Any physics textbook chapter on stress-strain curves will generally mention that stress is force acting upon an area, and when a shape is three-dimensional, that area is the cross-sectional area. However, every example I have ever seen describing this relationship used a prism of some kind, which has the same cross-sectional area along its entire length.

But then I considered a sphere under compression. At first, I assumed the cross-sectional area upon which the force is acting upon would be the equatorial cross-section, but when I went to double-check that assumption, I couldn't find any information on the topic. Perhaps it is the area of contact which would be more accurate? If that is the case, then would differently sized spheres (made of an extremely stiff material) be very similar in terms of resistance to permanent deformation via compression?

To phrase it in terms of a math question: You have a perfect sphere which is 5cm in diameter, made from a stiff material, which is placed between two flat surfaces. When 200 g of compression force is applied to the sphere, it undergoes catastrophic failure. If you have a sphere of the exact same material in the exact same situation, only it is 50cm in diameter, at what amount of force would it likewise break?

  • 1
    $\begingroup$ This is a mathematically difficult problem. You have to solve the for the stress and strain tensors in a complicated geometry. I doubt that there is any simple solution. $\endgroup$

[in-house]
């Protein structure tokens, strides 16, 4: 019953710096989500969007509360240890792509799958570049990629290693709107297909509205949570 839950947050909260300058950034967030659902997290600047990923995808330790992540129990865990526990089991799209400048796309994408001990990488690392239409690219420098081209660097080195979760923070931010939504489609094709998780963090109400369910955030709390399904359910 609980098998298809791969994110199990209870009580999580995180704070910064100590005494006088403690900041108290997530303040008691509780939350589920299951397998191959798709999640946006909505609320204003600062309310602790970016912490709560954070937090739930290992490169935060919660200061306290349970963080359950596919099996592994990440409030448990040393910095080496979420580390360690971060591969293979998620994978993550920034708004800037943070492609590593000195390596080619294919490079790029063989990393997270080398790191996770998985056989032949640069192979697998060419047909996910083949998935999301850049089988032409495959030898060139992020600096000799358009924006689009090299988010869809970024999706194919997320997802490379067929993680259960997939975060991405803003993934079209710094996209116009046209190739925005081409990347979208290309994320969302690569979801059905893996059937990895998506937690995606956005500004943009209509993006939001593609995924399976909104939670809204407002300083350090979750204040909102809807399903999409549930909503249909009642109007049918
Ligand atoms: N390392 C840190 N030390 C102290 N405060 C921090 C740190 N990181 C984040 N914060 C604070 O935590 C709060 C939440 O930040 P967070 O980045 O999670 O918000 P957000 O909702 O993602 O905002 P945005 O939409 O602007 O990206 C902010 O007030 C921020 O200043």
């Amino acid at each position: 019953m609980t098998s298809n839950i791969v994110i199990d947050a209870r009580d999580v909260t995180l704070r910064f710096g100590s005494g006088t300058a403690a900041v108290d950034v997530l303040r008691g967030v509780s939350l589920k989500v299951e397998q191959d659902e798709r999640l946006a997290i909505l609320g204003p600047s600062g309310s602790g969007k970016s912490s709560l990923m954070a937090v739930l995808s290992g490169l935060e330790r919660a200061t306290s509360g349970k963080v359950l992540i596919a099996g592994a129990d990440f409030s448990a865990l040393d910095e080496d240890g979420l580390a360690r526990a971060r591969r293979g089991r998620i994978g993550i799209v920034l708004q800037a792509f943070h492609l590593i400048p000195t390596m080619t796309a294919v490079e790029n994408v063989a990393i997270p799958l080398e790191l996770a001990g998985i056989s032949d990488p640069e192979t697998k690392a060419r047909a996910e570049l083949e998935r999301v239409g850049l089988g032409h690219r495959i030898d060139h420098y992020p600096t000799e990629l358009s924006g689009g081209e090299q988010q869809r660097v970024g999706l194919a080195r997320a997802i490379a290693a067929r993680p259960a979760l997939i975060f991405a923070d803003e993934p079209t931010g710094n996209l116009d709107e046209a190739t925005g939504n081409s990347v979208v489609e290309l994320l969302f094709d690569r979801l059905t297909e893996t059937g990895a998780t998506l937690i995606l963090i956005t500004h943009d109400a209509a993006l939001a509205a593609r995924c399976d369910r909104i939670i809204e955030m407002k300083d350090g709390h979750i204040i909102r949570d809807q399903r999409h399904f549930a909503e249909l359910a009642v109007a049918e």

– mike stone
    Oct 21, 2021 at 12:48

1 Answer 1


The reason you see constant-cross-section geometries in introductory classes is that their stiffness (i.e., the load required to obtain a given displacement) is constant for small displacements. This isn't the case for a sphere or any geometry whose contact area shrinks to zero for small loads. For a gentle touch, these geometries have near-infinite compliance! This behavior is studied in the field of contact mechanics (see, for instance, Johnson's Contact Mechanics and Fischer-Cripps's Nanoindentation). You are right that the area of contact is an important parameter in this context.

The small-deformation case for a sphere contacting a flat surface has an exact solution for a single side (Case 2 here): the deformation $\alpha$ (retaining the nomenclature used in the link) is $$\alpha=\frac{(3\pi)^{2/3}}{2}P^{2/3}\left(\frac{1-\sigma^2}{\pi E}\right)^{2/3}D^{-1/3}=\frac{1}{2D^{1/3}}\left(\frac{3P}{ E^\star}\right)^{2/3},$$

where $P$ is the applied force, $\sigma$ is the sphere Poisson's ratio, $E$ is the sphere Young's modulus, $D$ is the sphere diameter, and $E^\star=\frac{E}{1-\sigma^2}$ is the reduced Young's modulus.

(You could calculate an effective contact area, analogous to a prismatic solid, by evaluating $\frac{PD}{\alpha E}$, but this isn't too useful, to my knowledge. Instead, the actual contact area is $\left(\frac{3PD}{8E^\star}\right)^{1/3}$, which may be useful in your similarity comparison of spheres of different sizes.)

To add a second side (the other side), we apply symmetry to obtain Case 3 in the link.

Regarding yielding, Johnson gives the yield load $P_\mathrm{Y}$ when applying the von Mises criterion as $$P_\mathrm{Y}=\frac{\pi^3D^2}{24E^{\star 2}}(1.60Y)^3.$$ where $Y$ is the yield stress. In comparison, $P_\mathrm{Y}=\frac{\pi D^2}{4}Y$ when applying an axial load on a cylinder of diameter $D$. Johnson thus notes that when designing for strength for curved contact, a low Young's modulus is desirable (the Young's modulus isn't a factor for yielding in the case of flat contact at the end of prismatic shape). This makes intuitive sense because the load is spread out over the larger contact area of a more compliant material.


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